The case for Gordon Brown at the IMF

Natan Doron makes the case for Gordon Brown to lead the IMF.

Dominique Strauss-Kahn stepped down today from his position as head of the IMF to focus on clearing his name after being charged with sexual offences in a US Court. The Telegraph have already put the boot into any suggestion that Gordon Brown should be the man to replace him.

Jeremy Warner, the economics editor of the Telegraph, led calls last night to oppose Brown’s candidacy. Warner previously admitted to having not read Gordon Brown’s book about the future of global macroeconomic policy, published at the tail end of last year. This is not a crime in itself but undermines his ability to contribute to the debate about the future of global markets. This is Warner’s main argument against Brown:

“A man who has spent his life pursuing “big government” is scarcely likely to rub along well with an administration committed to cutting the state back.”

To suggest firstly that Brown spent his political career pursuing ‘big government’ is a gross over-simplification of his achievements as chancellor; New Labour abandoned many of the traditional Labour economic orthodoxies and displayed flexibility and pragmatism to deliver GDP growth consistently above the Eurozone average between 1997 and 2006 and maintained UK unemployent at a simliar level of consistently below the Eurozone average too.

Furthermore, for Warner to argue that the IMF exists simply to cut back the state shows just how far removed he is from debates about global markets.

The arguments surrounding conditionality and the role of the IMF in structural adjustment loans which decimated many developing economies are at the heart of why the IMF needs to reform. It is fast becoming the new orthodoxy that the problems facing the world today call for greater global economic cooperation, something Brown has made the main argument of his narrative on the next steps for globalisation.

Brown has always seen eradicating poverty, creating jobs and solving the public health and environmental problems facing the world as a major priority. The 10 Downing Street website lists the 2005 Gleneagles agreement to deliver global cooperation on eradicating poverty and climate change as one of Brown’s greatest achievements.

While other New Labour big hitters have used their post-government publications to ditch the dirt on eachother, Brown devoted his book to arguing that only increased global cooperation can deliver increased welfare for the world’s poorest and avoid a decade of low growth and high unemployment. He has argued this case with increasing passion and eloquence in recent months.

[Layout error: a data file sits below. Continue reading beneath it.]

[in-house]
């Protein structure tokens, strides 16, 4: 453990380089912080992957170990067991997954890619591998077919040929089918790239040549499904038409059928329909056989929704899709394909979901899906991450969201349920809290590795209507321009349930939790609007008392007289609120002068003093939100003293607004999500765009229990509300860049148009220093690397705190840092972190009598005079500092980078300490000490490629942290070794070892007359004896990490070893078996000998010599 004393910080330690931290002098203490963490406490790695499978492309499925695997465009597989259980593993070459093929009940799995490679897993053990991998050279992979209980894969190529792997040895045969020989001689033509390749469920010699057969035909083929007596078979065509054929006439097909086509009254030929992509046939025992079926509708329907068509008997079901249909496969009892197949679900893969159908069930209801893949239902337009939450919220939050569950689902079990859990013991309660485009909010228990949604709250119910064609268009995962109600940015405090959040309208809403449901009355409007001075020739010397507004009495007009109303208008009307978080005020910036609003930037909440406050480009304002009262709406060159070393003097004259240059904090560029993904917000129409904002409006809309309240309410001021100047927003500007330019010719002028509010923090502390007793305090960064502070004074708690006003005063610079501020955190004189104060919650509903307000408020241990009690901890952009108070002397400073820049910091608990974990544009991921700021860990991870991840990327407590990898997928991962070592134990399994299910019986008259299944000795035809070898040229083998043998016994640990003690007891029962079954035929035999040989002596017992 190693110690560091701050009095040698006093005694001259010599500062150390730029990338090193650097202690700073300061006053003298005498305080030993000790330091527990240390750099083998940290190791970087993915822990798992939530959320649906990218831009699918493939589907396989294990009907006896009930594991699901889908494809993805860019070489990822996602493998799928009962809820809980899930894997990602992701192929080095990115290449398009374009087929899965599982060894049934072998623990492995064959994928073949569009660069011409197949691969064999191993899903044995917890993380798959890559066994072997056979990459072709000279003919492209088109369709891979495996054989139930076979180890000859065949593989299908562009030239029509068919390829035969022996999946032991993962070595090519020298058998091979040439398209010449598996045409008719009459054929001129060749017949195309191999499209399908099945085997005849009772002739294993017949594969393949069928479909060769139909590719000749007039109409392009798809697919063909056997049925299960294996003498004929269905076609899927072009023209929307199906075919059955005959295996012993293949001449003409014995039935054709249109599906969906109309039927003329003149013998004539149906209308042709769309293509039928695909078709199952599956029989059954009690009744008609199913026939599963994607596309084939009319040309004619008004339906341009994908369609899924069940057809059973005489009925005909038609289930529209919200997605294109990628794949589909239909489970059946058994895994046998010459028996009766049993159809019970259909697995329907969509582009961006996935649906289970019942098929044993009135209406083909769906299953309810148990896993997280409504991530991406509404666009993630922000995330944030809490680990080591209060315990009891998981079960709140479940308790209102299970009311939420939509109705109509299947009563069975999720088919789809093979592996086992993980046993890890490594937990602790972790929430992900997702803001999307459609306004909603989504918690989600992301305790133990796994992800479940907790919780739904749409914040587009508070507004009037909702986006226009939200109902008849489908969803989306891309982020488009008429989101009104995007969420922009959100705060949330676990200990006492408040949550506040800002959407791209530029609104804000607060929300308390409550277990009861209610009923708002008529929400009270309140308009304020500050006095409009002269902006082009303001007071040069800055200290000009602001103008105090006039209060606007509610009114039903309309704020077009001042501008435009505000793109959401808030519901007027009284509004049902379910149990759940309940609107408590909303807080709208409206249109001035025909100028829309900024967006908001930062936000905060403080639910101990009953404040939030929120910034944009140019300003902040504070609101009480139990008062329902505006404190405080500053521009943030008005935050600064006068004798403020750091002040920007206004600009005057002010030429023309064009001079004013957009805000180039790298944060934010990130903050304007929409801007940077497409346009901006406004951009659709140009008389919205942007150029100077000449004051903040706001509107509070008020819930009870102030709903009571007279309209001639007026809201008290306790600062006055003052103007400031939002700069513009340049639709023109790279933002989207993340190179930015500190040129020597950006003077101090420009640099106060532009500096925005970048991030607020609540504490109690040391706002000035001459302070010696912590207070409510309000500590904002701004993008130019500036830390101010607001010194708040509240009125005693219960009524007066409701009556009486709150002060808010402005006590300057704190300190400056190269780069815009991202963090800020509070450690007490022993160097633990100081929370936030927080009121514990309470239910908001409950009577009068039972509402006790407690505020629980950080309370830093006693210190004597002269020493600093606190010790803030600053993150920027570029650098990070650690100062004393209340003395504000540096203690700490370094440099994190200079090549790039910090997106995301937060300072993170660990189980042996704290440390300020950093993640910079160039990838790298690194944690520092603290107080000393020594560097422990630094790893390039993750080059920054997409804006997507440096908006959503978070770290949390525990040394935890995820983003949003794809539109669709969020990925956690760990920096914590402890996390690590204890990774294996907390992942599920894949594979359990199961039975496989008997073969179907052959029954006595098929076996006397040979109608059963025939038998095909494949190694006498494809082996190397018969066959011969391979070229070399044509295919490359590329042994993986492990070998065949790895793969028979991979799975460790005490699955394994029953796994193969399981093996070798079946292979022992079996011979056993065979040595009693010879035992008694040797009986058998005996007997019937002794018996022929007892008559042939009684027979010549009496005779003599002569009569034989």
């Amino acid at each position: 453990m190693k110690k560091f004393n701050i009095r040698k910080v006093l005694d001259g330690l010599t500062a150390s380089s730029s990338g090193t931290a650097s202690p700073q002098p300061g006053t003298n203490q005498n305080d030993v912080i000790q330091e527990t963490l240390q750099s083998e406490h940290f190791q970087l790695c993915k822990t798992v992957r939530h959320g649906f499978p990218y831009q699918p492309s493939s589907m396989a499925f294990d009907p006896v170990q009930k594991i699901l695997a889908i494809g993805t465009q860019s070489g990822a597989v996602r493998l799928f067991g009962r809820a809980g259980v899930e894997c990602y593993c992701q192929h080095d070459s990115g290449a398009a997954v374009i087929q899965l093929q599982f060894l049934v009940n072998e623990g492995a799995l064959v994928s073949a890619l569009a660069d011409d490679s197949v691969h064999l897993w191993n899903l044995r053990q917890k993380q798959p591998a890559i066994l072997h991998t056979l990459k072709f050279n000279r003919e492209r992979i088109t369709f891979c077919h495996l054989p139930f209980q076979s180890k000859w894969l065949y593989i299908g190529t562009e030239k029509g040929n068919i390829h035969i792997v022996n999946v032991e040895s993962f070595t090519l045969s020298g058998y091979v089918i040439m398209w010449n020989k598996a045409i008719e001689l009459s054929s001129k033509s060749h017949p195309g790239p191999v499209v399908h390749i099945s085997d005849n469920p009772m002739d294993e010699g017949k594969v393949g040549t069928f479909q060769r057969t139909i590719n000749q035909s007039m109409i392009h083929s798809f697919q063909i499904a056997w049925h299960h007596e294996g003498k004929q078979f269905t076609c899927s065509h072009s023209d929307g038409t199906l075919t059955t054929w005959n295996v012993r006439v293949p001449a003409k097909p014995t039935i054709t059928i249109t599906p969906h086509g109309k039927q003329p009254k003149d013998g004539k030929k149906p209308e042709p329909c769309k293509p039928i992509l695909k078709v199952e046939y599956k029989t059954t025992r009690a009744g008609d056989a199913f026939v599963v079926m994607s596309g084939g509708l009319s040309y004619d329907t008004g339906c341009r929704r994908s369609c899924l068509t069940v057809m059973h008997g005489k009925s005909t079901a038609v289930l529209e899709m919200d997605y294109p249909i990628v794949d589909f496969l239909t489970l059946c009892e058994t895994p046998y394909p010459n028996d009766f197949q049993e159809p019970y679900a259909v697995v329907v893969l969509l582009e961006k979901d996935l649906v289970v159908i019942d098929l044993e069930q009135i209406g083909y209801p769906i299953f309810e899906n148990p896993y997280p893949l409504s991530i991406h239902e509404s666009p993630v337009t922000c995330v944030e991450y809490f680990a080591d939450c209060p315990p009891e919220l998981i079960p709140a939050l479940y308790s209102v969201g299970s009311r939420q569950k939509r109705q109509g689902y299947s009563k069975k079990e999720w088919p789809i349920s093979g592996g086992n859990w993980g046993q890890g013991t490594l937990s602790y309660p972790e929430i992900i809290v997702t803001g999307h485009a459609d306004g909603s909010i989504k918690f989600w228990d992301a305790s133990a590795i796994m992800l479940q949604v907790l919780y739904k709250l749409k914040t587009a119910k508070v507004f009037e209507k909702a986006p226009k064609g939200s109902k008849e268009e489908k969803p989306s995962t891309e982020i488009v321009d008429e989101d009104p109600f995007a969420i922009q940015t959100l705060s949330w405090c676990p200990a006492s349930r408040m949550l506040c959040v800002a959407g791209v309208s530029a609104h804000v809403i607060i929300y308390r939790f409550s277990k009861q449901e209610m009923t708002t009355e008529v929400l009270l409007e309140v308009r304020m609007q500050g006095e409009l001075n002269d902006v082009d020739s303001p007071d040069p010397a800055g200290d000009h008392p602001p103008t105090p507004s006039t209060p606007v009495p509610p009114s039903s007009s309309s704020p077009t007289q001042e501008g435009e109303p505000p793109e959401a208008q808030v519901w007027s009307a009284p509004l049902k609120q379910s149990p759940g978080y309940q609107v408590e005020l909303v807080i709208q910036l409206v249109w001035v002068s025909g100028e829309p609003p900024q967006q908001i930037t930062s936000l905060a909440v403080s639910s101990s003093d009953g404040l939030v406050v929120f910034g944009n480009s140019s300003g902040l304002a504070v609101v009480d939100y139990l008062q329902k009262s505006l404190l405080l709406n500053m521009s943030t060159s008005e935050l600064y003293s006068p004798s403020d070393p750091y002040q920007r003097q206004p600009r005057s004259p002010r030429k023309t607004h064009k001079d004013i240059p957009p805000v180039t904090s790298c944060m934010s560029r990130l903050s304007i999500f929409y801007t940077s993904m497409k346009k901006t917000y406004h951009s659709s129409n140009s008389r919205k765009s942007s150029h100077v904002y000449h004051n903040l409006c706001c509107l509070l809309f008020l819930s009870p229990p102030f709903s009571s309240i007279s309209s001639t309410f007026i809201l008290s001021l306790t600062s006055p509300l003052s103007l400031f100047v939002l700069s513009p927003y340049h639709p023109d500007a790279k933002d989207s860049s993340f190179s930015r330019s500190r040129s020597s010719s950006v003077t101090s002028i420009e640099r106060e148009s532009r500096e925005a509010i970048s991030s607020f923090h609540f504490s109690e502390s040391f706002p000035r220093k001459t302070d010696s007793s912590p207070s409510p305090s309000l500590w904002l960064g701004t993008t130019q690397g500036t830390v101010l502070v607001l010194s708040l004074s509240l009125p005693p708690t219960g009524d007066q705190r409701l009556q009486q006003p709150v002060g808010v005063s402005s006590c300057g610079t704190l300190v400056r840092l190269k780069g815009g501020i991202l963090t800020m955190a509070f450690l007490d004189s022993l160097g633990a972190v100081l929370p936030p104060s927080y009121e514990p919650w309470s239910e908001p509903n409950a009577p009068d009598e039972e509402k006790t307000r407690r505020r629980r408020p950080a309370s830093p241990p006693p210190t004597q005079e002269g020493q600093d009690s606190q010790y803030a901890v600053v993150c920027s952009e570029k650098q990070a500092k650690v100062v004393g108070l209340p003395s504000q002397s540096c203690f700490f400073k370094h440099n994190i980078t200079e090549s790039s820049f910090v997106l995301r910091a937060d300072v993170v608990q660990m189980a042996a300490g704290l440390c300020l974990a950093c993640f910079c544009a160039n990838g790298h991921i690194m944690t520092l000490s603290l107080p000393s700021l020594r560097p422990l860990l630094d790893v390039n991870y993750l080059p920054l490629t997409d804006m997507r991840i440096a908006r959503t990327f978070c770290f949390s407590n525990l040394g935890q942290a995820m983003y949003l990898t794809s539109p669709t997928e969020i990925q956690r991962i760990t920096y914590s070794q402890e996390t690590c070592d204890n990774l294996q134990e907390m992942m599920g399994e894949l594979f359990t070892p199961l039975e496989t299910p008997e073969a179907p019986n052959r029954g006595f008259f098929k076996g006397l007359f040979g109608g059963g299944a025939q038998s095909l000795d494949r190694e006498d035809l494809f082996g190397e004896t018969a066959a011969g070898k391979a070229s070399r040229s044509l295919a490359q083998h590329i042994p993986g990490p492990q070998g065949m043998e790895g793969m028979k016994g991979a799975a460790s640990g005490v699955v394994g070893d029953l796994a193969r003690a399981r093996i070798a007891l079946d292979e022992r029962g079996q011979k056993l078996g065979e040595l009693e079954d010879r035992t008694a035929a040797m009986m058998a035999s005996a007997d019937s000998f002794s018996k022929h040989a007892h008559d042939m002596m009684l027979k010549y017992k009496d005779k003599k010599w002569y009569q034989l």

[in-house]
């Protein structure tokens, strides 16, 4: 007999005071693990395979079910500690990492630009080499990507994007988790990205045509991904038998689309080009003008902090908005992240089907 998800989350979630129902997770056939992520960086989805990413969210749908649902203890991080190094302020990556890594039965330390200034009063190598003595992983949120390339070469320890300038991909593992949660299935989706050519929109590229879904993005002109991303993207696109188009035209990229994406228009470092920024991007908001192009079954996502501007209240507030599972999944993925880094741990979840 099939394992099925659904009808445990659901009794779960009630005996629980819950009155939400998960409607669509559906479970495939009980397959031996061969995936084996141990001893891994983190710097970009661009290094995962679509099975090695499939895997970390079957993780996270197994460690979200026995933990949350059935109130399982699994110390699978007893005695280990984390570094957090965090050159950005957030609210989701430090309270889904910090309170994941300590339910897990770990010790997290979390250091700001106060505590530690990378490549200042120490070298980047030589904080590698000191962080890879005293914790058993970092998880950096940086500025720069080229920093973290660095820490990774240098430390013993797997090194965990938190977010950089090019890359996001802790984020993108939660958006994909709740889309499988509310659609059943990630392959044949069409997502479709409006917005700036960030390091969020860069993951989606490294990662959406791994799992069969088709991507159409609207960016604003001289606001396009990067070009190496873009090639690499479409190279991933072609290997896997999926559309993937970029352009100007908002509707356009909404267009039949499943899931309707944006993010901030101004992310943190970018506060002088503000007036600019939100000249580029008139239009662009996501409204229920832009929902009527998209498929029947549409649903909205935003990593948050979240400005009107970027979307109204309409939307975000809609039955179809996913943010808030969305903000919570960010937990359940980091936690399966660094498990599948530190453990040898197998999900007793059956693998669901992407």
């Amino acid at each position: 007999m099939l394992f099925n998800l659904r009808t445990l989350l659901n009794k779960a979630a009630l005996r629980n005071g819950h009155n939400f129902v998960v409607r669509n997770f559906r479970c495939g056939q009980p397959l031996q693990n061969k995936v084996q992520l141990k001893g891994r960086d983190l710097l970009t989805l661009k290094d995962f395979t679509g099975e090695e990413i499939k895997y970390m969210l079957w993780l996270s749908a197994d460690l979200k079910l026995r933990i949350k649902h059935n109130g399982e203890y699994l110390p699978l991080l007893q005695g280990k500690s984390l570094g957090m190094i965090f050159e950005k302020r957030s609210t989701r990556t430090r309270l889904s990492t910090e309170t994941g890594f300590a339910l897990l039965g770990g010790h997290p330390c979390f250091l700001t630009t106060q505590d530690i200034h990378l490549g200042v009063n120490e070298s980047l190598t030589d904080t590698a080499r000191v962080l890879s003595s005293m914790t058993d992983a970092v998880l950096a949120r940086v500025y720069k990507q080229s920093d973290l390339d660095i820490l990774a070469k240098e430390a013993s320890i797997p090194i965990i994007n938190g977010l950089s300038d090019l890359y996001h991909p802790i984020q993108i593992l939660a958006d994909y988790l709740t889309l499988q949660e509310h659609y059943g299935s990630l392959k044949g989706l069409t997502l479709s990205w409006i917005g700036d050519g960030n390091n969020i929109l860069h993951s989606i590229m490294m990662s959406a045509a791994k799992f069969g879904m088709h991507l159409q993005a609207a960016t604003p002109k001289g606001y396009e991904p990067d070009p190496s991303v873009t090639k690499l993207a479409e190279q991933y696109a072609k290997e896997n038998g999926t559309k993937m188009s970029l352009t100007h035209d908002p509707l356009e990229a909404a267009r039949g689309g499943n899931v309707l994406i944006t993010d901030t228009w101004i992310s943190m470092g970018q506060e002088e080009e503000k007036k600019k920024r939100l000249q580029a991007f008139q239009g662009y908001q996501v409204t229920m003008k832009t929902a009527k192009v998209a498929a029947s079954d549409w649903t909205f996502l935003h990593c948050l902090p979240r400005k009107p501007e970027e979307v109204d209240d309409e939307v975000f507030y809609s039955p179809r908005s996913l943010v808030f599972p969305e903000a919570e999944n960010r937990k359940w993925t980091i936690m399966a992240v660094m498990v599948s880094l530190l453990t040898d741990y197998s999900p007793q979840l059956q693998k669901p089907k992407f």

Brown’s credentials for the job aside, Cameron and Osborne are displaying vindictiveness in their opposition to his candidacy. Alistair Campbell is right to point out that during the Blair years Labour did much to advocate on the behalf of British politicians for international jobs, whatever their party background. Their posturing on Brown and the IMF job, on the back of the royal wedding invite snub which extended also to Blair, shows the Tories top men to be extremely unstatesman-like. It is perhaps particularly grating that Gordon Brown is infinitely more respected than George Osborne in the field of economics.

We on the left should be leading the defence of Gordon Brown today because to undermine Brown is to undermine Labour’s record in government too. Those in the Labour tribe have called upon the current leadership to do more to stand up for our record in government and not lay the blame for the deficit at the door of increased public spending but at the door of bailing out the banks (necessarily).

Here is our chance to do just that and in the process remind people of Brown’s leadership and vision on the global stage that saw the kind of global economic cooperation the world now needs going forward into the 21st century.

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